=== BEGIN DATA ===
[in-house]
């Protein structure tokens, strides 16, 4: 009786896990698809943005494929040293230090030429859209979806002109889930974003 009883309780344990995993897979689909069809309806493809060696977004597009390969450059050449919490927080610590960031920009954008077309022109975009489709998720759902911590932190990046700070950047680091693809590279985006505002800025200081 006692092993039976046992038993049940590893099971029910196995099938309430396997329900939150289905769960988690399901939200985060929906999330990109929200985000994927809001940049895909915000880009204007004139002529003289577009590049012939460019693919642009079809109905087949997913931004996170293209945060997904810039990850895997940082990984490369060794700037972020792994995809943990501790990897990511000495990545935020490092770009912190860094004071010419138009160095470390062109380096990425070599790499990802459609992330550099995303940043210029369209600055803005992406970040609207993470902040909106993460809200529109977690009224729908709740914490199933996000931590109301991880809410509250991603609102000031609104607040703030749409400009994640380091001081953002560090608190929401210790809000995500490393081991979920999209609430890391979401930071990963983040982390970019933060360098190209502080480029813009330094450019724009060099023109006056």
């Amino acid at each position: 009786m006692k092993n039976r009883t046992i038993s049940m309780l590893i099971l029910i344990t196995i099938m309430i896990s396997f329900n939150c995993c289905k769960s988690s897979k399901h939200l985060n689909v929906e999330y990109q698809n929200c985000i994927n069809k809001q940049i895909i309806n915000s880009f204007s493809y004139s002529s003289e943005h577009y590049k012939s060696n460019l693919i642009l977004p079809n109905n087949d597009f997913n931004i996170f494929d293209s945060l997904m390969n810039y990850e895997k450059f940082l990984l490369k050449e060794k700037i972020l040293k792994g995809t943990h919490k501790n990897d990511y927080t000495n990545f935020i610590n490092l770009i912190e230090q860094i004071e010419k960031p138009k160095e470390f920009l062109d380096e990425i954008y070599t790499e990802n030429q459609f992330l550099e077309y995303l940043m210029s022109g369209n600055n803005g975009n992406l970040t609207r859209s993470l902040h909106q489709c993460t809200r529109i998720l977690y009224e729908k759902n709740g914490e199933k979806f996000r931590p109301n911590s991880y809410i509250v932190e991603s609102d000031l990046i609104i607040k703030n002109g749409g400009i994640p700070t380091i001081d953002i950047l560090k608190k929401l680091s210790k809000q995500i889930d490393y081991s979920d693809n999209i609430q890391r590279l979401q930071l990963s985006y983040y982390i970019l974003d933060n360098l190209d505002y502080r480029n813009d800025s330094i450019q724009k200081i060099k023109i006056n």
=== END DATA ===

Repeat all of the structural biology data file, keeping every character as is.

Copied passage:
[in-house]
């Protein structure tokens, strides 16, 4: 009786896990698809943005494929040293230090030429859209979806002109889930974003 009883309780344990995993897979689909069809309806493809060696977004597009390969450059050449919490927080610590960031920009954008077309022109975009489709998720759902911590932190990046700070950047680091693809590279985006505002800025200081 006692092993039976046992038993049940590893099971029910196995099938309430396997329900939150289905769960988690399901939200985060929906999330990109929200985000994927809001940049895909915000880009204007004139002529003289577009590049012939460019693919642009079809109905087949997913931004996170293209945060997904810039990850895997940082990984490369060794700037972020792994995809943990501790990897990511000495990545935020490092770009912190860094004071010419138009160095470390062109380096990425070599790499990802459609992330550099995303940043210029369209600055803005992406970040609207993470902040909106993460809200529109977690009224729908709740914490199933996000931590109301991880809410509250991603609102000031609104607040703030749409400009994640380091001081953002560090608190929401210790809000995500490393081991979920999209609430890391979401930071990963983040982390970019933060360098190209502080480029813009330094450019724009060099023109006056």
């Amino acid at each position: 009786m006692k092993n039976r009883t046992i038993s049940m309780l590893i099971l029910i344990t196995i099938m309430i896990s396997f329900n939150c995993c289905k769960s988690s897979k399901h939200l985060n689909v929906e999330y990109q698809n929200c985000i994927n069809k809001q940049i895909i309806n915000s880009f204007s493809y004139s002529s003289e943005h577009y590049k012939s060696n460019l693919i642009l977004p079809n109905n087949d597009f997913n931004i996170f494929d293209s945060l997904m390969n810039y990850e895997k450059f940082l990984l490369k050449e060794k700037i972020l040293k792994g995809t943990h919490k501790n990897d990511y927080t000495n990545f935020i610590n490092l770009i912190e230090q860094i004071e010419k960031p138009k160095e470390f920009l062109d380096e990425i954008y070599t790499e990802n030429q459609f992330l550099e077309y995303l940043m210029s022109g369209n600055n803005g975009n992406l970040t609207r859209s993470l902040h909106q489709c993460t809200r529109i998720l977690y009224e729908k759902n709740g914490e199933k979806f996000r931590p109301n911590s991880y809410i509250v932190e991603s609102d000031l990046i609104i607040k703030n002109g749409g400009i994640p700070t380091i001081d953002i950047l560090k608190k929401l680091s210790k809000q995500i889930d490393y081991s979920d693809n999209i609430q890391r590279l979401q930071l990963s985006y983040y982390i970019l974003d933060n360098l190209d505002y502080r480029n813009d800025s330094i450019q724009k200081i060099k023109i006056n």